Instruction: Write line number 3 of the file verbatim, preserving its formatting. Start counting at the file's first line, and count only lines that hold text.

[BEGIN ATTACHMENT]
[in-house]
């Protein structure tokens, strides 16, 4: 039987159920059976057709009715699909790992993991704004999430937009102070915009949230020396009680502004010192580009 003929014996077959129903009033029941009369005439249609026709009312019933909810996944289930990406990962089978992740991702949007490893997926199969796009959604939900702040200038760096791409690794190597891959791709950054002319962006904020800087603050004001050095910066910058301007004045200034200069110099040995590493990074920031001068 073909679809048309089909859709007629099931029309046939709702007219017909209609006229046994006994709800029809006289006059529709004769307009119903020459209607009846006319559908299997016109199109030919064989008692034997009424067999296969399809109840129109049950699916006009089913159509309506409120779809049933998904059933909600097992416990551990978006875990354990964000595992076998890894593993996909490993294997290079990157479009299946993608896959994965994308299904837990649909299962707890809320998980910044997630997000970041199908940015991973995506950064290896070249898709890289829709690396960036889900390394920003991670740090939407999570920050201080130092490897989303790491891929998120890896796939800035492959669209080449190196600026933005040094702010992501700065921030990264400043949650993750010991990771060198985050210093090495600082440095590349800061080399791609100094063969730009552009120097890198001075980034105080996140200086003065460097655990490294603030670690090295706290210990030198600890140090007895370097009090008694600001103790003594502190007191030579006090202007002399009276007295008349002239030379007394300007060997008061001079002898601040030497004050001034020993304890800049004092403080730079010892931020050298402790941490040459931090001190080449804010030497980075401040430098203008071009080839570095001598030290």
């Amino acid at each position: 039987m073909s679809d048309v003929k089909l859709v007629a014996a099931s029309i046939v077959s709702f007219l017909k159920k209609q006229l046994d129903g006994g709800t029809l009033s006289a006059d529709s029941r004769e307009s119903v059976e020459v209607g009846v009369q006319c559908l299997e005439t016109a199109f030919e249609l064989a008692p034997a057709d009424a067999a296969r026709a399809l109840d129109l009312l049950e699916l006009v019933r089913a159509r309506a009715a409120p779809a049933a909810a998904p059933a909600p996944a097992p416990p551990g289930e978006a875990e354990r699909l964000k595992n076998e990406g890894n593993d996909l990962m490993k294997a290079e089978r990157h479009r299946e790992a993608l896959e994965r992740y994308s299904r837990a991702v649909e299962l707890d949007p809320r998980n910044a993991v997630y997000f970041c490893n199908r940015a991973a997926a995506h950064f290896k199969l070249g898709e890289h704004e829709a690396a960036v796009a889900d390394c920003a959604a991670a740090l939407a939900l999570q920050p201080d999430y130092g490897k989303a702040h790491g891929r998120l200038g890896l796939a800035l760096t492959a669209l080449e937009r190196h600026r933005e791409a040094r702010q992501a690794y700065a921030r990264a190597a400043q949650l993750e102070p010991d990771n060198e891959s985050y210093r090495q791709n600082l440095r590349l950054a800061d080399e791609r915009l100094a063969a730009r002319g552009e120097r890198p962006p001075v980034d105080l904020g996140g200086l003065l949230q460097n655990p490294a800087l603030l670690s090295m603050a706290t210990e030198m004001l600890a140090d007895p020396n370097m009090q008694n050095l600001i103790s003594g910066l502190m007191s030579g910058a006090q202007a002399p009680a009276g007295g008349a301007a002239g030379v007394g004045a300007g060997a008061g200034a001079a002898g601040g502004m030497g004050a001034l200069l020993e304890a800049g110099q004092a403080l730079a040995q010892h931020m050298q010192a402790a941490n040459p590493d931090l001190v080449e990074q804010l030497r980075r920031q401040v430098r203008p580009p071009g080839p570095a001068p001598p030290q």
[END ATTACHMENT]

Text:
């Amino acid at each position: 039987m073909s679809d048309v003929k089909l859709v007629a014996a099931s029309i046939v077959s709702f007219l017909k159920k209609q006229l046994d129903g006994g709800t029809l009033s006289a006059d529709s029941r004769e307009s119903v059976e020459v209607g009846v009369q006319c559908l299997e005439t016109a199109f030919e249609l064989a008692p034997a057709d009424a067999a296969r026709a399809l109840d129109l009312l049950e699916l006009v019933r089913a159509r309506a009715a409120p779809a049933a909810a998904p059933a909600p996944a097992p416990p551990g289930e978006a875990e354990r699909l964000k595992n076998e990406g890894n593993d996909l990962m490993k294997a290079e089978r990157h479009r299946e790992a993608l896959e994965r992740y994308s299904r837990a991702v649909e299962l707890d949007p809320r998980n910044a993991v997630y997000f970041c490893n199908r940015a991973a997926a995506h950064f290896k199969l070249g898709e890289h704004e829709a690396a960036v796009a889900d390394c920003a959604a991670a740090l939407a939900l999570q920050p201080d999430y130092g490897k989303a702040h790491g891929r998120l200038g890896l796939a800035l760096t492959a669209l080449e937009r190196h600026r933005e791409a040094r702010q992501a690794y700065a921030r990264a190597a400043q949650l993750e102070p010991d990771n060198e891959s985050y210093r090495q791709n600082l440095r590349l950054a800061d080399e791609r915009l100094a063969a730009r002319g552009e120097r890198p962006p001075v980034d105080l904020g996140g200086l003065l949230q460097n655990p490294a800087l603030l670690s090295m603050a706290t210990e030198m004001l600890a140090d007895p020396n370097m009090q008694n050095l600001i103790s003594g910066l502190m007191s030579g910058a006090q202007a002399p009680a009276g007295g008349a301007a002239g030379v007394g004045a300007g060997a008061g200034a001079a002898g601040g502004m030497g004050a001034l200069l020993e304890a800049g110099q004092a403080l730079a040995q010892h931020m050298q010192a402790a941490n040459p590493d931090l001190v080449e990074q804010l030497r980075r920031q401040v430098r203008p580009p071009g080839p570095a001068p001598p030290q």